His mother still lives in Lagos and he sends money to her on a regular basis.
His last visit to Nigeria was in 1994 but at 71, he wishes to be back home to spend his last days.
“I’m afraid of coming to Nigeria because I’m not sure I will get the kind of honest assistance I get in Austria. I’ll need a trustworthy person to accompany me all the time, especially withdrawing money from the bank. It will be like starting from the scratch if I return home, but I really want to come back. I hope the government can be of help in this regard,” he says.
Maiyegun lives alone and despite being blind, he is still able to cook and carry out some chores in the house. He needs assistance, however, in moving around the neighbourhood and getting groceries or withdrawing money from the bank.
His wife and his daughter live in London while his three sons are based outside Austria.
“Sometimes people doubt if I’m truly blind when they see what I can do for myself. I still go to the gym to train and I take strolls on the street. The women are more sympathetic when they see me because they assist me most times in crossing the streets,” he says.
How it all started
Maiyegun recalls how he came to know the sport that made him popular. “I was 16 when I first knew about boxing. It started when I went to fetch water at Bamgbose in Lagos. There was a boy at that time who bullied everyone whenever he got to the public tap; he beat me a lot then. When I later learnt he was a trained boxer I sought out Bonny Ade who secretly trained me for six months until I was able to face the boy and beat him at the public tap.”
When his parents learnt that he was a boxer they were angry with him. He was punished several times but each punishment only made him stronger.
At Tinubu Methodist School, where he attended, his classmates began to dread him and give him his way in every faceoff. His newfound skills turned him into a bully though.
He says, “It wasn’t long before I began to see my name in the newspapers as the next big thing in Nigerian boxing. I was excited, and that was when my parents reduced the criticism of the sport. They never really liked boxing because they believed it was for hooligans.”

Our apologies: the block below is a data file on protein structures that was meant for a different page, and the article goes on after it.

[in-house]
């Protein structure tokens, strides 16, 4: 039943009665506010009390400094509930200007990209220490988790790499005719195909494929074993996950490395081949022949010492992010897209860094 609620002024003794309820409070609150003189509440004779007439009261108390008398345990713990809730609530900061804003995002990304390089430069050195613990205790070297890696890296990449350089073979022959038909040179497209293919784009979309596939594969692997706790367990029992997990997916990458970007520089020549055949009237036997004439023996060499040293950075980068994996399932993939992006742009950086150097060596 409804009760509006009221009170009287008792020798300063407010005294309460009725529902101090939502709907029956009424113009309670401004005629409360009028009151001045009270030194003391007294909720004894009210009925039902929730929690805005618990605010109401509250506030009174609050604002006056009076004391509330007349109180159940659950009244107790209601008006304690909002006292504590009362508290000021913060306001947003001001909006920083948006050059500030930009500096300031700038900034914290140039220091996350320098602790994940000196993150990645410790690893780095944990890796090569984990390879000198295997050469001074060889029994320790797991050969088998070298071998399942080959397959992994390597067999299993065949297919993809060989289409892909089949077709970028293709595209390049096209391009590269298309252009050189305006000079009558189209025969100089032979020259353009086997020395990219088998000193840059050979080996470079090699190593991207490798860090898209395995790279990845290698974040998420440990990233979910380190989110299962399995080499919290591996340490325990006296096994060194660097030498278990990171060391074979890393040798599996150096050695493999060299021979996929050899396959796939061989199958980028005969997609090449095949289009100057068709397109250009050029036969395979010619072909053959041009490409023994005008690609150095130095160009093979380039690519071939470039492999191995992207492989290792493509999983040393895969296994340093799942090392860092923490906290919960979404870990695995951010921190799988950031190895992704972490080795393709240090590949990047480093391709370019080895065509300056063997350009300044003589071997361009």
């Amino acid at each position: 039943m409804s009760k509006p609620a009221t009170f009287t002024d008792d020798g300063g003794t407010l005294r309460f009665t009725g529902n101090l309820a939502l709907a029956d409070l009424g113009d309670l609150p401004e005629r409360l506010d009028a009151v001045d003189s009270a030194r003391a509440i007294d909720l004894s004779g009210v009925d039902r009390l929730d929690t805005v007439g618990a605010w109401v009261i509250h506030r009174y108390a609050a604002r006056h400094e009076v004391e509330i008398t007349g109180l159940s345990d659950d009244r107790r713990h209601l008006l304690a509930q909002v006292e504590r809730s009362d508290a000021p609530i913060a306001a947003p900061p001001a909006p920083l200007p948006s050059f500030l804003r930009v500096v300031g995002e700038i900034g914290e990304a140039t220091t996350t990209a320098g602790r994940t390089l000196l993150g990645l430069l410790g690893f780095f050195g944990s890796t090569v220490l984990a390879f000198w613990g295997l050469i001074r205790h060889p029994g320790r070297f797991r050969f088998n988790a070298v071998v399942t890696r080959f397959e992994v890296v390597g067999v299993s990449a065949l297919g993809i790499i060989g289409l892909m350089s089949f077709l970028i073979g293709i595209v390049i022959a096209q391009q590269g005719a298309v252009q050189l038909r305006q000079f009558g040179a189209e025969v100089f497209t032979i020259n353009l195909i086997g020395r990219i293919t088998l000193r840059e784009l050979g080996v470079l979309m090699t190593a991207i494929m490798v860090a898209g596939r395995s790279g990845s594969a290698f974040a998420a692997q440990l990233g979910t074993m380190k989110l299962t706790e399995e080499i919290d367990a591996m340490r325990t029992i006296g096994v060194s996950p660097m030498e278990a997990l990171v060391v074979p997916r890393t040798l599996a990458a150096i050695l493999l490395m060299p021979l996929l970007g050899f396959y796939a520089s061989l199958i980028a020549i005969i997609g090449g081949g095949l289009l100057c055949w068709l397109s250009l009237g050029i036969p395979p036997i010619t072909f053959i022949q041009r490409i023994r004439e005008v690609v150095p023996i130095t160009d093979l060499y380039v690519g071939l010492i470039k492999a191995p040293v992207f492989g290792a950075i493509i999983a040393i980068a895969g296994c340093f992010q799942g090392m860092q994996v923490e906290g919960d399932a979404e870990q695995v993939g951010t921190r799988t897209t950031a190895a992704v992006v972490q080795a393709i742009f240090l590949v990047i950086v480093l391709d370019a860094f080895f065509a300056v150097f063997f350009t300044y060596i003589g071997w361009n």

His first international fight was against Ghana ’s Joe Blackey in Accra in 1960, just three years after learning boxing. He won the fight.
“The first time I was in a plane was in 1962 when I flew to Cairo, Egypt for an African championship contest which I won. That moment marked the beginning of my ambition to be a world champion,” he says.
His most memorable fight in Nigeria was with Gilbert ‘Gilly Joe’ Osoba. Gilly Joe worked with the Nigerian Ports Authority, while Maiyegun was with Constain West Africa. Both boxers were clearly the best in their category back then but when Maiyegun beat him twice there was no question about who the real king was.
He adds, “The press gave me the nickname Omo Oloja after I said in an interview that facing Gilly Joe in a rematch would be a good marketing campaign for boxing and it would attract capacity crowd. Unfortunately, the police did not understand what Omo Oloja meant. They thought I got the name as a hard drug peddler which prompted them to arrest me on the Carter Bridge once. But it was a brief encounter.”
His wife, whom he married in 1962, was always at the ringside whenever he fought, except for the Olympics.
“There was a time I was fighting in Austria and she was urging me on to beat my opponent. She was repeating what Bonny Ade would say at the ringside, saying ‘kill the body, kill the body.’ The other spectators thought she was telling me to kill my opponent so they were angry and started throwing bananas at her. It was after the fight they understood she wanted me to weaken the body with body shots. Four policemen had to protect her throughout the fight.”
Maiyegun was considered the most dangerous boxer in the middleweight class in Austria at that time. There was a cartoon in one Austrian newspaper which depicted his gloved hands as guns, meaning he ‘killed’ all opponents with deadly punches. That picture was popular after he defeated famous American boxer, Denny Moyer, in a world championship fight in Vienna in January 1973.